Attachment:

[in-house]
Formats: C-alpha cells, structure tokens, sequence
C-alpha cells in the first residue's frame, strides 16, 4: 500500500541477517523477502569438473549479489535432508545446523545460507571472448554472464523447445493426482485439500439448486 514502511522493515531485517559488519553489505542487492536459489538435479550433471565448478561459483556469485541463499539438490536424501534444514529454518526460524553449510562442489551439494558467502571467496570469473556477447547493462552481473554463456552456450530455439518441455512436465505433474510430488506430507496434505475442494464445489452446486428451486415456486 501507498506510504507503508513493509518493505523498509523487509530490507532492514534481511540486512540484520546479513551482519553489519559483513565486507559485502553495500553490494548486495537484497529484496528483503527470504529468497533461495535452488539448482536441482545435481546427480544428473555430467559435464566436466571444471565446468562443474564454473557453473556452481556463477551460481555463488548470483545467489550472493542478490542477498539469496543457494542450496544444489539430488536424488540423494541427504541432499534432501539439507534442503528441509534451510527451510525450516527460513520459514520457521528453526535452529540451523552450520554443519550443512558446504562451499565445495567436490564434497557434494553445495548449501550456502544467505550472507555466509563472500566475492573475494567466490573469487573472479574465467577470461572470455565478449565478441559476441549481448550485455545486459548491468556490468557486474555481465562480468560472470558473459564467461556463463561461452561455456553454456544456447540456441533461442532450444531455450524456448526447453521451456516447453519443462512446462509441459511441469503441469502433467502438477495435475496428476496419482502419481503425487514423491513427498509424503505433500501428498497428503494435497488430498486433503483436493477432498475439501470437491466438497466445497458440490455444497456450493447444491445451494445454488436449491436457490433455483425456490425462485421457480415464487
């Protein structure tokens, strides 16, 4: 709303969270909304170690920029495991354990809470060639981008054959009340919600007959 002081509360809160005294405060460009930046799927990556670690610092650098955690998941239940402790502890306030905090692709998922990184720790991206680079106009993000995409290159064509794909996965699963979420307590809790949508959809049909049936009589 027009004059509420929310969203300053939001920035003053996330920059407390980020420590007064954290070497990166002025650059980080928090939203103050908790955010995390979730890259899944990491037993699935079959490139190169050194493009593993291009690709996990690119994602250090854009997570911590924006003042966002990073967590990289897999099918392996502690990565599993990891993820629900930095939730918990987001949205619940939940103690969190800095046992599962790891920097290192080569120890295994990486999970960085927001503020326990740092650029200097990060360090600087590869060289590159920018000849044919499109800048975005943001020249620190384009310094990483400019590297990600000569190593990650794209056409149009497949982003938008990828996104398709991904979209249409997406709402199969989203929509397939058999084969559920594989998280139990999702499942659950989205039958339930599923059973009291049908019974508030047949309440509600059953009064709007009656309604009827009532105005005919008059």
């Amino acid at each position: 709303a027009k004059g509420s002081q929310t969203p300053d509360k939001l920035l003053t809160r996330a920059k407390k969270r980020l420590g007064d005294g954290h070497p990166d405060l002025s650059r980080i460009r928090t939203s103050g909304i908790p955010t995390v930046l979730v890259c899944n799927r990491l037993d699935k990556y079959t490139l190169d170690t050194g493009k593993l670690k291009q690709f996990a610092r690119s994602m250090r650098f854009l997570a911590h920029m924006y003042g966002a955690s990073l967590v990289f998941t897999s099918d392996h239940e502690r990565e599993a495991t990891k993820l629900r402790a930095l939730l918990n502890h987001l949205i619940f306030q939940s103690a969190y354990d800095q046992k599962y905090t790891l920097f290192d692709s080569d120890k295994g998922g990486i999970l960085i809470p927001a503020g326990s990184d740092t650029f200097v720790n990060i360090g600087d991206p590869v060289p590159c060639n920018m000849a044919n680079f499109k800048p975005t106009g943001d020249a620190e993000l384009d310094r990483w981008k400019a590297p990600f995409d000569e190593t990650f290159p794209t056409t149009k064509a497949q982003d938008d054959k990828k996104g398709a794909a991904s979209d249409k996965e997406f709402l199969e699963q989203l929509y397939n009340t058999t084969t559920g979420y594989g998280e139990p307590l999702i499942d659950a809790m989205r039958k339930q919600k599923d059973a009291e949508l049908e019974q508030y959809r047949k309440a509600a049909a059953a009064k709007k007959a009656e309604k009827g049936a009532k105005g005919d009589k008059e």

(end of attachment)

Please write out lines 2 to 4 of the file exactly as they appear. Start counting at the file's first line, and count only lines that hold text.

Formats: C-alpha cells, structure tokens, sequence
C-alpha cells in the first residue's frame, strides 16, 4: 500500500541477517523477502569438473549479489535432508545446523545460507571472448554472464523447445493426482485439500439448486 514502511522493515531485517559488519553489505542487492536459489538435479550433471565448478561459483556469485541463499539438490536424501534444514529454518526460524553449510562442489551439494558467502571467496570469473556477447547493462552481473554463456552456450530455439518441455512436465505433474510430488506430507496434505475442494464445489452446486428451486415456486 501507498506510504507503508513493509518493505523498509523487509530490507532492514534481511540486512540484520546479513551482519553489519559483513565486507559485502553495500553490494548486495537484497529484496528483503527470504529468497533461495535452488539448482536441482545435481546427480544428473555430467559435464566436466571444471565446468562443474564454473557453473556452481556463477551460481555463488548470483545467489550472493542478490542477498539469496543457494542450496544444489539430488536424488540423494541427504541432499534432501539439507534442503528441509534451510527451510525450516527460513520459514520457521528453526535452529540451523552450520554443519550443512558446504562451499565445495567436490564434497557434494553445495548449501550456502544467505550472507555466509563472500566475492573475494567466490573469487573472479574465467577470461572470455565478449565478441559476441549481448550485455545486459548491468556490468557486474555481465562480468560472470558473459564467461556463463561461452561455456553454456544456447540456441533461442532450444531455450524456448526447453521451456516447453519443462512446462509441459511441469503441469502433467502438477495435475496428476496419482502419481503425487514423491513427498509424503505433500501428498497428503494435497488430498486433503483436493477432498475439501470437491466438497466445497458440490455444497456450493447444491445451494445454488436449491436457490433455483425456490425462485421457480415464487
């Protein structure tokens, strides 16, 4: 709303969270909304170690920029495991354990809470060639981008054959009340919600007959 002081509360809160005294405060460009930046799927990556670690610092650098955690998941239940402790502890306030905090692709998922990184720790991206680079106009993000995409290159064509794909996965699963979420307590809790949508959809049909049936009589 027009004059509420929310969203300053939001920035003053996330920059407390980020420590007064954290070497990166002025650059980080928090939203103050908790955010995390979730890259899944990491037993699935079959490139190169050194493009593993291009690709996990690119994602250090854009997570911590924006003042966002990073967590990289897999099918392996502690990565599993990891993820629900930095939730918990987001949205619940939940103690969190800095046992599962790891920097290192080569120890295994990486999970960085927001503020326990740092650029200097990060360090600087590869060289590159920018000849044919499109800048975005943001020249620190384009310094990483400019590297990600000569190593990650794209056409149009497949982003938008990828996104398709991904979209249409997406709402199969989203929509397939058999084969559920594989998280139990999702499942659950989205039958339930599923059973009291049908019974508030047949309440509600059953009064709007009656309604009827009532105005005919008059």